Sunderland winger Jack Clarke isn’t even that good... honest

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The Black Cats winger has been a standout performer for Tony Mowbray’s team this season

Jack Clarke isn’t even that good. Honest. Pay no heed to the giddying stats or the suggestive evidence of the naked eye - never mind Sunderland’s obstinate insistence that he is worth a bare minimum of £15 million, or the manner in which the Black Cats clung to him, white-knuckled and fierce, this summer. It’s all just smoke and mirrors, a conspiracy trickled down to the masses as overspill from the shadowy machinations of ‘Big Winger’.

He is, at best, a human boondoggle - busy work incarnate. Sure, he buzzes and flits, but he is much more bluebottle than wasp. Even his manager, the venerable Tony Mowbray, has openly claimed that he can be ‘frustrating’ to wrangle.

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In fact, if anybody affiliated with Burnley, Crystal Palace, or any other lower to mid-table Premier League club is reading, let me concentrate the general gist of this article into a singular, blunt aphorism then allow you to carry on with the rest of your day; Jack Clarke is not worth the time or the effort. Catch you later, thanks for stopping by!

Right, now that lot have cleared off and it’s only the Mackems left, let us speak frankly. Jack Clarke might just be the brightest attacking talent in the Championship today. So good is he that I feel as if I have committed a filthy heretical act by using the written word to disparage him, even in jest. May the gods forgive me.

Because, truly, it is difficult to remember the last time that Sunderland possessed a player as capable of single-handedly swinging the pendulum of a match in their favour. Others, of course, have boasted varying degrees of delightful chicanery, or a Nokia Snake directness, but rarely have the Black Cats had somebody who marries the two so seamlessly. Clarke is like the Artful Dodger and a Japanese bullet train all rolled into one.

The manner in which he can seize a game by the scruff of the neck and drag it, flailing and protesting, in the opposite direction, is nothing short of astounding. So far this season, the 22-year-old has completed 76 progressive carries with the ball at his feet. Not only is that the highest in the Championship, but the second-highest tally belongs to Southampton’s Kyle Walker-Peters, who has registered a comparatively meagre 45. Indeed, after eight matches, Clarke has made more positive dribbles than the entirety of Sheffield Wednesday’s squad combined. There’s no two ways about it, that is absurd.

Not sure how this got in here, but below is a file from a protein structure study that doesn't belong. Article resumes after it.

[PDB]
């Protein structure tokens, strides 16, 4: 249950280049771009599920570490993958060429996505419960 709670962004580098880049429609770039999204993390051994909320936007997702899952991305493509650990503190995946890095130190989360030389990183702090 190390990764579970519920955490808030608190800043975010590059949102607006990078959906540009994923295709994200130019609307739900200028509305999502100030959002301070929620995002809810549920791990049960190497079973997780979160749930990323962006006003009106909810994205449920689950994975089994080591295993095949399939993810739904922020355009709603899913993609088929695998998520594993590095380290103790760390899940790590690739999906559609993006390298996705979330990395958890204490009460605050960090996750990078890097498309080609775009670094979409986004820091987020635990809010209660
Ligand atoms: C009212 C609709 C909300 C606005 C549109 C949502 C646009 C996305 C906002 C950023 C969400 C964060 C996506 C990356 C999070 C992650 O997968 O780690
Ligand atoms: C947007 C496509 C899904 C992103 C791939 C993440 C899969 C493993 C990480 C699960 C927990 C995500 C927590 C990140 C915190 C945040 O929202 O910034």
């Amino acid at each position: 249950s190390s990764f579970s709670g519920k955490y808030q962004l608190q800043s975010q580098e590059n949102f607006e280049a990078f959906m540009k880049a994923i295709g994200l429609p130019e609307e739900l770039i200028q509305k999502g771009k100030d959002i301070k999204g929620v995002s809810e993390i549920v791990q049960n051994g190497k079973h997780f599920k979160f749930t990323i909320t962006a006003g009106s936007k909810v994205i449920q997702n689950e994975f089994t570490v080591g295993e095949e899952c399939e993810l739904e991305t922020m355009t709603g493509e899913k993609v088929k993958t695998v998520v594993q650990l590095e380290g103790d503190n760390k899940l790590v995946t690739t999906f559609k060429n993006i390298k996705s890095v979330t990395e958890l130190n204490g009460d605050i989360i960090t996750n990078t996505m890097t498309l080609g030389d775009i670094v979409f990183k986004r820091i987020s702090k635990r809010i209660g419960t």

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And then there is the small matter of his end product. At the time of writing, Clarke has struck five goals in eight Championship outings this term. Again, nobody in the division has scored more. But what really impresses about the Sunderland winger’s contribution is just how low his expected goals tally is. Even taking into account the brace of penalties that Clarke has buried this season, his xG sits at a modest 2.9, meaning that he has already notched a pair of strikes that he had no statistical right to.

In some respects, that is emblematic of Clarke as a player. To look at him, with his pipe cleaner frame and limbs like a newborn foal, you would be justified in assuming that he is a certain sort of presence: a featherweight, a feather boa - slight, easy on the eye, but lacking in meaningful force. Instead, he dances the touchline like a Yorkshire Peter Pan, brazen and elusive, his right foot glinting with a rapier’s intent. The campaign is young, but you would be a fool to bet against him exceeding last season’s combined harvest of 25 goals and assists.

How long Sunderland can keep Clarke remains to be seen. There was heavy, suffocating interest over the summer, and the winger’s current streak of glittering form is unlikely to dissuade any observers as to his readiness for a crack at Premier League football. It is worth remembering too that the Black Cats’ transfer model is, after all, founded on a buy-low/sell-high principle that means any serious bid for the player would presumably be considered.

Until that dreadful day comes, however, all Sunderland can do is bask in his ever-brightening glow. Because for all it was a cheap bit, I meant what I said at the start of this article; Jack Clarke isn’t as good as you think... he’s even better.

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